The WestJet Group of companies will expand to include Sunwing Airlines. This will add increased capacity, dedicating otherwise seasonal aircraft to operate year-round in Canada, instead of Sunwing supplementing seasonal demand with imported aircraft, which translates into more jobs for Canadians. This acquisition will improve the WestJet Group’s ability to offer more affordable fares by immediately expanding its low-cost footprint in Canada.
“This is an exciting moment for WestJet, Sunwing and Canada’s travel industry,” said Alexis von Hoensbroech, CEO of WestJet. “We are bringing together two highly complementary businesses with powerhouse brands to strengthen our successful leisure business and deliver greater value to our guests.”
“This combination brings together Canada’s two original low-cost carriers and positions us to accelerate growth in value-oriented travel, already the fastest growing segment of the airline market. It creates new opportunities for our people, our operational partners and supports the recovery from a global pandemic that has been particularly challenging for the Canadian travel and tourism industry including local airports and businesses we work closely with,” added von Hoensbroech.
Stephen Hunter, CEO of Sunwing, said, “We have a very promising future as part of The WestJet Group, which is one of the only airlines in the world that has not issued debt or equity during the pandemic, or accepted sector-specific government aid. The combination of their strong balance sheet and growth trajectory with Sunwing’s unparalleled expertise in creating differentiated vacation packages will ensure the success of the new vacation division. My team and I are excited for the future, and we look forward to offering even more vacation destinations to Canadians at affordable prices.”
WestJet Group and Sunwing intend to build on their collective history of constructive labour relations and will respect all arrangements with union and employee associations, including those in place and those currently under negotiation.
As a result of the resiliency created by the transaction, Sunwing expects to no longer require the pandemic-related Large Employer Emergency Financing Facility (LEEFF) Sunwing obtained from the Canadian government in early 2021, which will be fully repaid upon closing of the transaction.
The combination, which remains subject to receipt of regulatory approvals, is anticipated to close late 2022.
Video from WestJet’s Alexis von Hoensbroech and Sunwing’s Stephen Hunter is available for download here.
Advisors Barclays is acting as lead financial advisor to WestJet, with additional advisory provided by Morgan Stanley & Co. LLC, Canaccord Genuity Corp and RBC Capital Markets, LLC. Goodmans LLP is acting as legal advisor to WestJet.
About the WestJet Group of Companies In 26 years of serving Canadians, WestJet has cut airfares in half and increased the flying population in Canada to more than 50 per cent. WestJet launched in 1996 with three aircraft, 250 employees and five destinations, growing over the years to more than 180 aircraft, 14,000 employees and more than 100 destinations in 23 countries, pre-pandemic.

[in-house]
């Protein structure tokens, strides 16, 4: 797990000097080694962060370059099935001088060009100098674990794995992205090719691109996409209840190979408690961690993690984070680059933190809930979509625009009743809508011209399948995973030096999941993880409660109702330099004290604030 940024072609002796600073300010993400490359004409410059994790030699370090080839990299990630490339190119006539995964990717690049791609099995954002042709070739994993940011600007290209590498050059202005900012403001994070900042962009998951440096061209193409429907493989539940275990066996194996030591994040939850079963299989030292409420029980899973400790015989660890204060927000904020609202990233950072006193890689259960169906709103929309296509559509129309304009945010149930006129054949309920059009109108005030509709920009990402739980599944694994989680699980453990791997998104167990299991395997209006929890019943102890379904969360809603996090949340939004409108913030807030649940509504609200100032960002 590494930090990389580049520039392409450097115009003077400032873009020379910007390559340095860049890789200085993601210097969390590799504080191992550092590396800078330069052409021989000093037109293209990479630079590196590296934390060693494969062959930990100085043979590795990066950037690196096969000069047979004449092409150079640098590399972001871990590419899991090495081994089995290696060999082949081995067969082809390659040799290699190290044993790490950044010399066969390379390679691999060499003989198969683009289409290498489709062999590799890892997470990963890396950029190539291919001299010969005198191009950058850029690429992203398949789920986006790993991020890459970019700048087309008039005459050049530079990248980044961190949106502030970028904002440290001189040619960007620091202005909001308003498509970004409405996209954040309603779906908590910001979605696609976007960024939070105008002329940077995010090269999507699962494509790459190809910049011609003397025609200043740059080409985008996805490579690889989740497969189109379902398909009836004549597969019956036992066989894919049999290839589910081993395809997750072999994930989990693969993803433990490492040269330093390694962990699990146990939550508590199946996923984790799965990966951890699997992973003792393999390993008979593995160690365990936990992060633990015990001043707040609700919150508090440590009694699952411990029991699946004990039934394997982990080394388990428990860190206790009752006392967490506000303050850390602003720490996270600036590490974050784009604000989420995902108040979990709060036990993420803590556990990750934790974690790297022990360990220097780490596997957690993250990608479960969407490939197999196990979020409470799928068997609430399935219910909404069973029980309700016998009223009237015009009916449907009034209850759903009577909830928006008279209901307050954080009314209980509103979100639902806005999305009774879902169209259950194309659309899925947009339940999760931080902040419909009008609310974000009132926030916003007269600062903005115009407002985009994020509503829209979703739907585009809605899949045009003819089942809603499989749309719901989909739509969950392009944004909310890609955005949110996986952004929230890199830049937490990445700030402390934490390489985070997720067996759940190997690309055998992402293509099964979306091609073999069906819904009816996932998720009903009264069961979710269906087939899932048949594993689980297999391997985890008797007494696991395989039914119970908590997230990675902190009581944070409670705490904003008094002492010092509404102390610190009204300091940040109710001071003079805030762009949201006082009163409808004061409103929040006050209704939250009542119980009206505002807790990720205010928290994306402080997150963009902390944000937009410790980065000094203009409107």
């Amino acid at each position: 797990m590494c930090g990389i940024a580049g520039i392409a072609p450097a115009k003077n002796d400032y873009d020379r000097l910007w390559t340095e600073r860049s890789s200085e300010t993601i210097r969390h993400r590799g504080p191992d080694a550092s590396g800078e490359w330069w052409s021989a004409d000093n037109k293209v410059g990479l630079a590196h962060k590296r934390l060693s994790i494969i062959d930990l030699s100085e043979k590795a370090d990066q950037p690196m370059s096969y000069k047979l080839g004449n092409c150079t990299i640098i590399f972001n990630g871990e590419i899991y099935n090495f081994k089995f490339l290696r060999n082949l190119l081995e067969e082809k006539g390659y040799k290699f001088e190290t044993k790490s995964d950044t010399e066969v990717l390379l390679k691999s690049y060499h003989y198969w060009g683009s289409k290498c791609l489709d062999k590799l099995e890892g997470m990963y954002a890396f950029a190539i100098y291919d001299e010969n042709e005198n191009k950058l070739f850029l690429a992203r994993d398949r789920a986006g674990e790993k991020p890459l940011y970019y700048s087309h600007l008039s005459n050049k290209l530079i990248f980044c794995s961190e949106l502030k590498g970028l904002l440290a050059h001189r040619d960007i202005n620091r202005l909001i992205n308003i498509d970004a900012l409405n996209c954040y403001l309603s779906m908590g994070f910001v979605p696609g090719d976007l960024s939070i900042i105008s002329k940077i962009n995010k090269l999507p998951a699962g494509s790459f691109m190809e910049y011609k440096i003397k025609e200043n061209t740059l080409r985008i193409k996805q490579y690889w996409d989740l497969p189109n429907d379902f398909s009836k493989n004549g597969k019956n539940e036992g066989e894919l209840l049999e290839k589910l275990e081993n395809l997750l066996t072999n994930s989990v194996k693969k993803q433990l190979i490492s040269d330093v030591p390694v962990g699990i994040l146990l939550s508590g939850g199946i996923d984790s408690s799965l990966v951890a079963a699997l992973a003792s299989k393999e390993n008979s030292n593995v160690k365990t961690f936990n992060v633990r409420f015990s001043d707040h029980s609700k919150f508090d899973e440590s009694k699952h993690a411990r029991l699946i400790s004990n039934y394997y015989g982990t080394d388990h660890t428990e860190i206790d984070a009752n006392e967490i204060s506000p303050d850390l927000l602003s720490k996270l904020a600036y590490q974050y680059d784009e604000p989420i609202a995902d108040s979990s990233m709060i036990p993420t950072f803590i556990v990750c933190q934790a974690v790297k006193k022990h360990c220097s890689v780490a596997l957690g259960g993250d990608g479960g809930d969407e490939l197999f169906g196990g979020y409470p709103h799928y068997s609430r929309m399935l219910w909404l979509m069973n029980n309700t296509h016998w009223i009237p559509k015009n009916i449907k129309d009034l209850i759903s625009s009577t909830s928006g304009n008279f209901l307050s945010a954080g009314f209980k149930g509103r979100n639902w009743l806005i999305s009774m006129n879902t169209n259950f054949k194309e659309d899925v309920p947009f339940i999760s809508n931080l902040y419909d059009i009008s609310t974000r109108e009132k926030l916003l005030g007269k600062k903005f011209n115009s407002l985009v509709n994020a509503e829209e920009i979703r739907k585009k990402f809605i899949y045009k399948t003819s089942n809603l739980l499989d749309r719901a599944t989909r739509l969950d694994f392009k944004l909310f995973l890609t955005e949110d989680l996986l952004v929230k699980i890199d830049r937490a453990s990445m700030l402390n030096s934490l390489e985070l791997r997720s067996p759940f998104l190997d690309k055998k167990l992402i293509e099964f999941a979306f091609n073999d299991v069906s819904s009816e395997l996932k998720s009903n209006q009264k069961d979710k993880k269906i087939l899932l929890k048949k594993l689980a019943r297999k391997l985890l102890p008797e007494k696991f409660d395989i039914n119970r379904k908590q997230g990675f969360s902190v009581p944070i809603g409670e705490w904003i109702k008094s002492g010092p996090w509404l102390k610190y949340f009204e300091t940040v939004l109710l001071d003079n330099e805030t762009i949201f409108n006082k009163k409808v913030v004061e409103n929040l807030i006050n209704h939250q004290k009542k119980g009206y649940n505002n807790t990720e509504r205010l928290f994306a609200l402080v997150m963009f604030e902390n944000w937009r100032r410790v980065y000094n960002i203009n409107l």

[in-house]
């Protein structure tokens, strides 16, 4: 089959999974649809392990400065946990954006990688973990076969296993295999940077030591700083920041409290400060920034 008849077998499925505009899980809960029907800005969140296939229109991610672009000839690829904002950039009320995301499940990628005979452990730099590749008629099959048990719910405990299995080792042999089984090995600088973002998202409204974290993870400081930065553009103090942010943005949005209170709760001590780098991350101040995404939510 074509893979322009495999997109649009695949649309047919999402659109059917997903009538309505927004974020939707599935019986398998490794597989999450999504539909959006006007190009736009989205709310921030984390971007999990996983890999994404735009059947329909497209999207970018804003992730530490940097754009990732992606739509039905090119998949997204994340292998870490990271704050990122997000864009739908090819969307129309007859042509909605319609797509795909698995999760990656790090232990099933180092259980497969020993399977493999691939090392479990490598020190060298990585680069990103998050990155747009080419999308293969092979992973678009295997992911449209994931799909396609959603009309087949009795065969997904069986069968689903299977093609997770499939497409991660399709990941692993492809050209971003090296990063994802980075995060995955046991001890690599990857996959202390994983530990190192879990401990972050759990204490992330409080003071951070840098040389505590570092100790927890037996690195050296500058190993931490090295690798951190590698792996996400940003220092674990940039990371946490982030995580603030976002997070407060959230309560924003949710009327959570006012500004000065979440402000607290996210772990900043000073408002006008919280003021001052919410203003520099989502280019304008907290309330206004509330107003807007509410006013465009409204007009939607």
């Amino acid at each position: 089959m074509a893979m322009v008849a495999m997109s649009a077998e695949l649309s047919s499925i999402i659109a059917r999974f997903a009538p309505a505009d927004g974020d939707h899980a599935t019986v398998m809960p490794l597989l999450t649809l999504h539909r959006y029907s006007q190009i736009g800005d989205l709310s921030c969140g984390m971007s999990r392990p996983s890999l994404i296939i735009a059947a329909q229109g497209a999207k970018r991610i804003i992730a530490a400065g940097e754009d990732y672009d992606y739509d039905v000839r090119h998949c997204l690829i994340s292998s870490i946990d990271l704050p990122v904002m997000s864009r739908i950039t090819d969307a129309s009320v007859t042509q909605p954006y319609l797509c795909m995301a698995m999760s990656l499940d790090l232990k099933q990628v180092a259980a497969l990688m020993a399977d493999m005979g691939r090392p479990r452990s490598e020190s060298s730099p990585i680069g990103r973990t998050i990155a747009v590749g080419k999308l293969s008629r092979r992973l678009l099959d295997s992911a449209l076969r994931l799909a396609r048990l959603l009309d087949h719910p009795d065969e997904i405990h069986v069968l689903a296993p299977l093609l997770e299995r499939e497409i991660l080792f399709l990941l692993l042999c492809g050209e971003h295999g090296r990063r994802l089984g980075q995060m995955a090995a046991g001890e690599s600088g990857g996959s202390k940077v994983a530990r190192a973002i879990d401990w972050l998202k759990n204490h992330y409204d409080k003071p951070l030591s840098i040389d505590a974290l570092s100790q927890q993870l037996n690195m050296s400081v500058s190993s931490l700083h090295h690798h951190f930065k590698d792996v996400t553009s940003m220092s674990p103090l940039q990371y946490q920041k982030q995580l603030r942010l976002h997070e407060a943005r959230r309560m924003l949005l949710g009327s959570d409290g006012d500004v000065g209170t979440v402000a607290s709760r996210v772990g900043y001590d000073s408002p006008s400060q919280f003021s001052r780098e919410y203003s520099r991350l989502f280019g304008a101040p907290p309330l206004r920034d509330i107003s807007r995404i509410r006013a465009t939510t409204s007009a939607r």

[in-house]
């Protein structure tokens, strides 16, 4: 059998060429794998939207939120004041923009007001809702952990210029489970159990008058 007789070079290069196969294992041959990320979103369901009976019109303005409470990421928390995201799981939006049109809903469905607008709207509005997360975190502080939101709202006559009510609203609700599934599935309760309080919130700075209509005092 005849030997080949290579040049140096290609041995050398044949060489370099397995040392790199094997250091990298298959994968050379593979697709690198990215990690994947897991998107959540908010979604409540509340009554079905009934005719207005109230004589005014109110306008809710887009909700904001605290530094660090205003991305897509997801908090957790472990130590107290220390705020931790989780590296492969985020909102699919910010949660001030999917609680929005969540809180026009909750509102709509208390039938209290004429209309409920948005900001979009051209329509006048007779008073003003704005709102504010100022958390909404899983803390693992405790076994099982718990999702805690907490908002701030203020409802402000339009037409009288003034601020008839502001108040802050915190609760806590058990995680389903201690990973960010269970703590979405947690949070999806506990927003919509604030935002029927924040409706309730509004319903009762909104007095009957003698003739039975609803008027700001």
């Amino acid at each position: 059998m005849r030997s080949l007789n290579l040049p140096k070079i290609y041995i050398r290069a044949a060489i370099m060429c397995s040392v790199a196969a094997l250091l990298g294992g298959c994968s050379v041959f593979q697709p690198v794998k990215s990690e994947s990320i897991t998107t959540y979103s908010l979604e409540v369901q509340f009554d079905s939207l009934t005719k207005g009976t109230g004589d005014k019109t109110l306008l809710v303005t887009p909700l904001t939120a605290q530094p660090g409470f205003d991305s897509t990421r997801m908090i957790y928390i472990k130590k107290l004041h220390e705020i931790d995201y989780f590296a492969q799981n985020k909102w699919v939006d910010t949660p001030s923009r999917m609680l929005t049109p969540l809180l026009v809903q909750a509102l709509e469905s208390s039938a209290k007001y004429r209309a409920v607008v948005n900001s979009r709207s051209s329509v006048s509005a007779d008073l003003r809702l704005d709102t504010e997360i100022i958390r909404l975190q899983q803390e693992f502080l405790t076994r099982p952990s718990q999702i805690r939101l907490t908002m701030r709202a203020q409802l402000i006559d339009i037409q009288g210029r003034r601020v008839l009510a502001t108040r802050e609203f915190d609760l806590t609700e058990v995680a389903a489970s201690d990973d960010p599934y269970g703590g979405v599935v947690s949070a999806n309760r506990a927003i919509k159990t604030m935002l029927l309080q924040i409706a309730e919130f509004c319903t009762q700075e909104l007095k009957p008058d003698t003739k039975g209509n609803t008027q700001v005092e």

Since the start of the pandemic the Wewww.westjet.comhttps://www.westjet.com/en-castJet Group of Companies has built a layered framework of safety measures to ensure Canadians can continue to travel safely and responsibly through the airline’s Safety Above All hygiene prograwww.westjet.comm. During this time, WestJet has maintained its status as one of the top-10 on-time airlines in North America as named by Cirium.
For more information about everything WestJet, please visit www.westjet.com.
Recent recognition includes: – 2020/2019 Number-One Ranked Canadian Airline Loyalty Program in Member Engagement (Bond Brand Loyalty) – 2019/2018/2017 Best Airline in Canada (TripAdvisor Travellers’ Choice awards for Airlines) – 2019 Winner Among Mid-Sized Airlines in North America (TripAdvisor Travellers’ Choice awards for Airlines) – 2019/2018 Number-One-Ranked Airline Credit Card in Canada (Rewards Canada)
About Sunwing The largest integrated travel company in North America, Sunwing has more flights to the south than any other leisure carrier with convenient direct service from airports across Canada to popular sun destinations across the U.S.A., Caribbean, Mexico and Central America. This scale enables Sunwing to offer customers exclusive deals at top-rated resorts in the most popular vacation destinations as well as cruise packages and seasonal domestic flight service. Sunwing customers benefit from the assistance of the company’s own knowledgeable destination representatives, who greet them upon arrival and support them throughout their vacation journey. The company supports the communities where it operates through the Sunwing Foundation, a charitable initiative focused on the support and development of youth and humanitarian aid.